Understanding Patients’ Rights on the NHS

Understanding Patients’ Rights on the NHS

The NHS is without a doubt the most loved of all British institutions. As a nation, we pride ourselves on the existence of our national health service. Not only do the overwhelming majority of the British public believe that access to free healthcare is a fundamental right, as a nation we also take pride in the quality of healthcare on offer from the NHS.

If, or when, for most of the British public, you find yourself passing through NHS services as a patient, then you will have certain rights including the right to expect your medical treatment to reach a certain minimum standard. The rights afforded to patients who are under the care of the NHS ensure that they receive the best treatment available.

While the vast majority of those who pass through the NHS as patients have a positive experience, there will inevitably be times when individuals and institutions make mistakes. These mistakes will not always amount to medical malpractice. However, some of these breaches in patient care will amount to a case of medical negligence.

The NHS Constitution

The rights of NHS patients are clearly laid out in the NHS Constitution, a document which sets out the ethos and principles that guide the NHS, as well as the core values that it attempts to reinforce. First and foremost, the NHS constitution unequivocally states that the NHS belongs to the people, and that therefore everything it does must be guided by the objective of improving the health and well-being of both individuals and groups.

By establishing the values and principles that are most important to the direction of the NHS, as well as the rights that apply to staff, patients, and the wider public, the NHS pledges to commit itself to ensuring that these rights are maintained and that the safety and wellbeing of staff and patients are therefore also maintained.

The NHS constitution is more than a guiding document as it is in fact backed up by specific legislation. The constitution is therefore considered binding to the “Secretary of State for Health, all NHS bodies, private and public providers of personnel for NHS services”, and any local authority individual or body who is involved in providing public health functions.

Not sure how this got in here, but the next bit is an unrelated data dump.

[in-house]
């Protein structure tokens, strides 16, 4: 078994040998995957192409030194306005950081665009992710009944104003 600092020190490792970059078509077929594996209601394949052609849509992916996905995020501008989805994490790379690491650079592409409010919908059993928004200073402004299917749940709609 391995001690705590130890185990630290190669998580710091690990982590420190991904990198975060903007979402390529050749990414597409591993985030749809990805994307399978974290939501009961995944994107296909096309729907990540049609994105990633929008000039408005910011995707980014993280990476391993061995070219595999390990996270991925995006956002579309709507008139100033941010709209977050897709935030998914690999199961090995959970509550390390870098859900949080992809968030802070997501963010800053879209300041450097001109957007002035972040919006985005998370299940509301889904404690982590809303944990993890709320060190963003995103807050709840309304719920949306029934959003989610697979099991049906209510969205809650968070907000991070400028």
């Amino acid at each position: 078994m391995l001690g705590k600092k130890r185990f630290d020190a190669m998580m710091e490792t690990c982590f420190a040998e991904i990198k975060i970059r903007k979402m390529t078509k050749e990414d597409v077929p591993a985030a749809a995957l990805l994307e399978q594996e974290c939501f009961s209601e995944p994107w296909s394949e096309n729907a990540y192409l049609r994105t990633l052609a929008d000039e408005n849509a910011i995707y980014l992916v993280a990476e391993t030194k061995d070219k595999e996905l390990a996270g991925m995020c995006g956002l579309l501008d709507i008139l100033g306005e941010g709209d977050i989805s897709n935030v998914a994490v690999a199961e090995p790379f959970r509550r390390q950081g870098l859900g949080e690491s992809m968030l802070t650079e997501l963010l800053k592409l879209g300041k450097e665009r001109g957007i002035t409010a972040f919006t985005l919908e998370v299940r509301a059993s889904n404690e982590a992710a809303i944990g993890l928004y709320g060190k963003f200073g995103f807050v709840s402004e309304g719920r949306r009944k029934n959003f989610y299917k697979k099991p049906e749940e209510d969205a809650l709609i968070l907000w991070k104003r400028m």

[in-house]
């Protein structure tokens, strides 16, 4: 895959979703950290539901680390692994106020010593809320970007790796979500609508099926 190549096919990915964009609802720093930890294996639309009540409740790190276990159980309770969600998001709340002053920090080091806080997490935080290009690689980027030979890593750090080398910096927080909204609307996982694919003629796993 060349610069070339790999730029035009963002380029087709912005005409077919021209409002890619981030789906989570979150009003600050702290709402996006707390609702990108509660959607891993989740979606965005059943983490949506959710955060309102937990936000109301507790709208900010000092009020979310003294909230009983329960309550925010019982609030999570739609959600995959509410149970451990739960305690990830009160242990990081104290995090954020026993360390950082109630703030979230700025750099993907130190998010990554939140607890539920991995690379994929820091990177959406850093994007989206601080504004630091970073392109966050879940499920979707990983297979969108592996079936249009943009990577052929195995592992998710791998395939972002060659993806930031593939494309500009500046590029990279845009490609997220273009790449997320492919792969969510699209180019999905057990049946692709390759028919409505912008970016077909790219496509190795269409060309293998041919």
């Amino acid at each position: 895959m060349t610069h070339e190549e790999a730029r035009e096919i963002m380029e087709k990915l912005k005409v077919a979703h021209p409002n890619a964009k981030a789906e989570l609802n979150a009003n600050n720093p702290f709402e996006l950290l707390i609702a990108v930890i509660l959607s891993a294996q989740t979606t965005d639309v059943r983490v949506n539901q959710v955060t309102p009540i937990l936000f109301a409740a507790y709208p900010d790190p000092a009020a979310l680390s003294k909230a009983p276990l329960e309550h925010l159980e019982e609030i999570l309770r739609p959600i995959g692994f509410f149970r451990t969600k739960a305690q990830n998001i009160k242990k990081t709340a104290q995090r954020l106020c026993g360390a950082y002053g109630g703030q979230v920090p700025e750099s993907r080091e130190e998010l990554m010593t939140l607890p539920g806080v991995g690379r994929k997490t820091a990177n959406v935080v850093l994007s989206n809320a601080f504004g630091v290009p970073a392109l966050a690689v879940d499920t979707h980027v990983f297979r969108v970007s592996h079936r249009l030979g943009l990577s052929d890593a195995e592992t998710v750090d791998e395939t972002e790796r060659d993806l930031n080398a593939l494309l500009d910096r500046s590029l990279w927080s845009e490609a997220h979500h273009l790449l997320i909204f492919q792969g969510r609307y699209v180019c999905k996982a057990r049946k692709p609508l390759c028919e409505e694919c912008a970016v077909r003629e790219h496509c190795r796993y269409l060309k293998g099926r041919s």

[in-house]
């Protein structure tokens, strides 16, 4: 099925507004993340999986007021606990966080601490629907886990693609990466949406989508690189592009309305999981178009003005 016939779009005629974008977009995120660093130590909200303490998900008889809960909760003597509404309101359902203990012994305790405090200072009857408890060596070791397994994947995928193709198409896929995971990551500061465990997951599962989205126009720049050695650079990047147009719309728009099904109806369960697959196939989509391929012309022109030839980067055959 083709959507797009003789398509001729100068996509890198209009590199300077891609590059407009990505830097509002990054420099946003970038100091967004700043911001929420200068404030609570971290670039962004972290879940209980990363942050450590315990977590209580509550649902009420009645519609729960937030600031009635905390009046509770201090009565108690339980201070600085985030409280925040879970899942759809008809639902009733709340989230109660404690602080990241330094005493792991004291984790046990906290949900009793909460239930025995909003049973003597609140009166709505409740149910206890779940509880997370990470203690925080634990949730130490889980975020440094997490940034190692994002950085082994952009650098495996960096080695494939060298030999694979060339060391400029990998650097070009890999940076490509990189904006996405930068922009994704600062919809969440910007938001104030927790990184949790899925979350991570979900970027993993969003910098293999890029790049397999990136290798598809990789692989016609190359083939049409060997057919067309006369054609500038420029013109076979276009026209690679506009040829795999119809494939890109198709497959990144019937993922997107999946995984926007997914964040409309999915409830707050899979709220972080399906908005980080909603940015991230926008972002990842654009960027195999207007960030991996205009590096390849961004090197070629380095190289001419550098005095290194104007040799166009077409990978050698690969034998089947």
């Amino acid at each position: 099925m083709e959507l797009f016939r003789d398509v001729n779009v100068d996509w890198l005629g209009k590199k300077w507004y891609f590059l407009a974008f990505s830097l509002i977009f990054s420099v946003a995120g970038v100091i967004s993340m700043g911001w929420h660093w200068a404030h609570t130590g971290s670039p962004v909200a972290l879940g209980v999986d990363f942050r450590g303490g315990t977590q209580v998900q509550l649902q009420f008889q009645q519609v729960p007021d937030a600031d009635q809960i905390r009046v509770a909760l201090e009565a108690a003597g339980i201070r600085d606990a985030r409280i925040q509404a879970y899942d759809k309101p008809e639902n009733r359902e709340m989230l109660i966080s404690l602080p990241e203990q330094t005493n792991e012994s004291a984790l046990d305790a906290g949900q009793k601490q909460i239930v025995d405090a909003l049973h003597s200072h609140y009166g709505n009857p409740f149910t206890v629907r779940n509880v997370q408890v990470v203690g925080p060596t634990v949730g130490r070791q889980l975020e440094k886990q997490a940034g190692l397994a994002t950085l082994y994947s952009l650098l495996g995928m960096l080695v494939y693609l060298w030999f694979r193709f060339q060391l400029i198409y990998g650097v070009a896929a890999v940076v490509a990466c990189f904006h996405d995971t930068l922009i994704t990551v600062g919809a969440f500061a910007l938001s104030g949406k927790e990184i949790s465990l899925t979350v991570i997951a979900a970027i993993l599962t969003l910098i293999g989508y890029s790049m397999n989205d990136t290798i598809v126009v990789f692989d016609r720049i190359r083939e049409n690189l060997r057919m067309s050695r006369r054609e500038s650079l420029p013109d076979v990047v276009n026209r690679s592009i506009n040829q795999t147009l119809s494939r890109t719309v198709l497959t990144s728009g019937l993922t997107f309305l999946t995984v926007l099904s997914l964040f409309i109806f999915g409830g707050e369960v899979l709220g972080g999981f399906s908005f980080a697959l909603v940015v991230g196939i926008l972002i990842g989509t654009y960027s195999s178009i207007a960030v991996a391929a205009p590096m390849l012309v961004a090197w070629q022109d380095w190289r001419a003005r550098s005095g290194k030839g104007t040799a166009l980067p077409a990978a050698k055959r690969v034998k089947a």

The NHS Constitution is revised every 10 years and adjusted if necessary. This review and renewal process is undertaken with input from patients, staff and the general public. Accompanying the constitution is the Handbook to the NHS Constitution, a document which is produced every 3 years, and which sets out the provisions in the constitution in a way that a general reader will understand. These renewal requirements are also legally binding, and the NHS is obligated to carry out this process as a means of guaranteeing that NHS policies and principles are regularly reviewed and amended if needs be.

The effect of having a constitution and requiring that it is regularly reviewed, is that any government or other body who wants to make significant changes to the NHS, its structure, or the way that it operates, will have to engage with patients, staff, and the public and secure their approval for any changes.

Principles That Guide the NHS

The principles which guide the NHS have been derived from, and refined by, the regular renewal and review process outlined above. Many of the principles that guide the NHS seem obvious as they are things that we would naturally expect from any health care system. It is still worth having them formalised in the constitution, and it is still worth patients’ time to read through and understand them.

First and foremost, amongst the guiding principles of the NHS is that it should always be striving to provide a comprehensive service, and this service should be available to all irrespective of any other characteristics such as age, gender, sexual orientation, race, religion, or anything else. The service that the NHS provides is aimed at improving patient health, preventing health issues before they arise and reacting to any health problems that patients present with.